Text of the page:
College professors no longer need to ask their class for an earnest show of hands to answer the dreaded question, "who did the reading?" Thanks to digital textbooks, instructors are able to tell exactly how much you've read, how long it took you to read it, and plenty more about your study habits. And whatever students might think about their speed-skimming abilities, a new study shows the more time college students spend reading their textbooks, the better their course grades.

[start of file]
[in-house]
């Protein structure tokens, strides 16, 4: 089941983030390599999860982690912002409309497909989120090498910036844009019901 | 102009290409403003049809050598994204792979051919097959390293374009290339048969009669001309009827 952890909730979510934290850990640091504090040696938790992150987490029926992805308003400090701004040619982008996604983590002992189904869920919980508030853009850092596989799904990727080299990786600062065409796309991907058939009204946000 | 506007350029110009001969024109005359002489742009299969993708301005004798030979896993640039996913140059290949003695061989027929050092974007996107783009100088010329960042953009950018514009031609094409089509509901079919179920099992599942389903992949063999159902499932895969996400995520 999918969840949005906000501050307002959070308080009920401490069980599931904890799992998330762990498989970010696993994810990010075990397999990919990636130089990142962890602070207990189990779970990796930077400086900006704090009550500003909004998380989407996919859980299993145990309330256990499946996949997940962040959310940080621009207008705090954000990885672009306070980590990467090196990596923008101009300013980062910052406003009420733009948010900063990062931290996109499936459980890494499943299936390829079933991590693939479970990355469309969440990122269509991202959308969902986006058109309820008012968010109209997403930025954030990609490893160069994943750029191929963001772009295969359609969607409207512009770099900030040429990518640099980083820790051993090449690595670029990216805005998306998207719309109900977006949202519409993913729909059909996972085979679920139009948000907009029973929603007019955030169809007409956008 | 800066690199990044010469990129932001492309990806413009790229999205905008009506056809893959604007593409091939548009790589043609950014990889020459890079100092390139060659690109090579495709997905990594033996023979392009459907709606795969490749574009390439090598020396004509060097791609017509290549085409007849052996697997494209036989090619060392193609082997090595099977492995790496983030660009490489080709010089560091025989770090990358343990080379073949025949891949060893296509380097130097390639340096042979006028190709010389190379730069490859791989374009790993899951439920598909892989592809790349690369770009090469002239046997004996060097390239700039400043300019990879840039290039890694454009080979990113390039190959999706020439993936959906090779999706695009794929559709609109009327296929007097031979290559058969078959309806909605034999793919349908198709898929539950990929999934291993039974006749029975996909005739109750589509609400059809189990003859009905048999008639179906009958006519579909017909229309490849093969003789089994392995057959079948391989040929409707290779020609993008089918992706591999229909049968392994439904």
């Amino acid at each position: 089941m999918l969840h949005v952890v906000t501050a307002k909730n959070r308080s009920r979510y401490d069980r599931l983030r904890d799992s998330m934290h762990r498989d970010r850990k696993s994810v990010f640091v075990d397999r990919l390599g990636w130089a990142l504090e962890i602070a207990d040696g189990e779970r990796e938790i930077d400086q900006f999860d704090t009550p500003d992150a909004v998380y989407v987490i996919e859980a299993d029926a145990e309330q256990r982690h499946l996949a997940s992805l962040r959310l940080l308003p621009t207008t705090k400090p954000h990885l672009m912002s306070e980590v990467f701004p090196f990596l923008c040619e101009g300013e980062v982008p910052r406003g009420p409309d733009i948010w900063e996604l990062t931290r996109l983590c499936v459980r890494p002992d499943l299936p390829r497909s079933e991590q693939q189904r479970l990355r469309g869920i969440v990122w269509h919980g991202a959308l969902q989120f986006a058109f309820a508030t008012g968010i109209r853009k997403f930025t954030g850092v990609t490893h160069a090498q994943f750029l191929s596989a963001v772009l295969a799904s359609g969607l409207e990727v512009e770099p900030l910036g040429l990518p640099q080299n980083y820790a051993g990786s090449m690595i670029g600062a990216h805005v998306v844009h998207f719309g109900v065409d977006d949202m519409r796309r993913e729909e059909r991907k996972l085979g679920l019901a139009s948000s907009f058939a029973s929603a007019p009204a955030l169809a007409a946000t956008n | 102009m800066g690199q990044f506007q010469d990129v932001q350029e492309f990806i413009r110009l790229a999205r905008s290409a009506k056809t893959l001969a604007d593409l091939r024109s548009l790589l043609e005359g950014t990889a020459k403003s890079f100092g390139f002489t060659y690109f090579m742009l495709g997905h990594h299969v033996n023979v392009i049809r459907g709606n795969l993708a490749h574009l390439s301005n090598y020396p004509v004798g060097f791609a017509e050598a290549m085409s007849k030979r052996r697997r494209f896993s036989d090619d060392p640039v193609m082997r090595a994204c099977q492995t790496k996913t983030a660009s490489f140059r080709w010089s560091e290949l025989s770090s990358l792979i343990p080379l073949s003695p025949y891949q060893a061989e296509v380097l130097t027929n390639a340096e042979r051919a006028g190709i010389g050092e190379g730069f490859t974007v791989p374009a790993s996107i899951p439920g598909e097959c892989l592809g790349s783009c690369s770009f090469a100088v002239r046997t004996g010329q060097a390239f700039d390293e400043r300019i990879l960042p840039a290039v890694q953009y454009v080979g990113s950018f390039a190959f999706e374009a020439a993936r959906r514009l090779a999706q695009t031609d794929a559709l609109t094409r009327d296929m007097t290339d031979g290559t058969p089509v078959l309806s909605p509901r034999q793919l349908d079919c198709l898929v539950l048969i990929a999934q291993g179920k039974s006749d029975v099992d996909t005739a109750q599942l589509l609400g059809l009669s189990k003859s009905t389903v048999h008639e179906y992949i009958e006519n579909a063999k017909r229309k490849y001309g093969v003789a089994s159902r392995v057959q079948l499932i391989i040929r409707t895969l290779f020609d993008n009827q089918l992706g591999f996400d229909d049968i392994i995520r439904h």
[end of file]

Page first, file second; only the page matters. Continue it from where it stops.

The study followed 236 Texas A&M University-San Antonio undergraduates who used digital textbooks to see what type of data could best predict success in the course. Did it matter most how much time students spent reading? Or was it more important whether they "actively read"—doing things like using highlighters? It turned out that the most important thing was the sheer number of minutes spent reading—that number was better at determining whether a student would do well in class than even how they'd previously performed academically.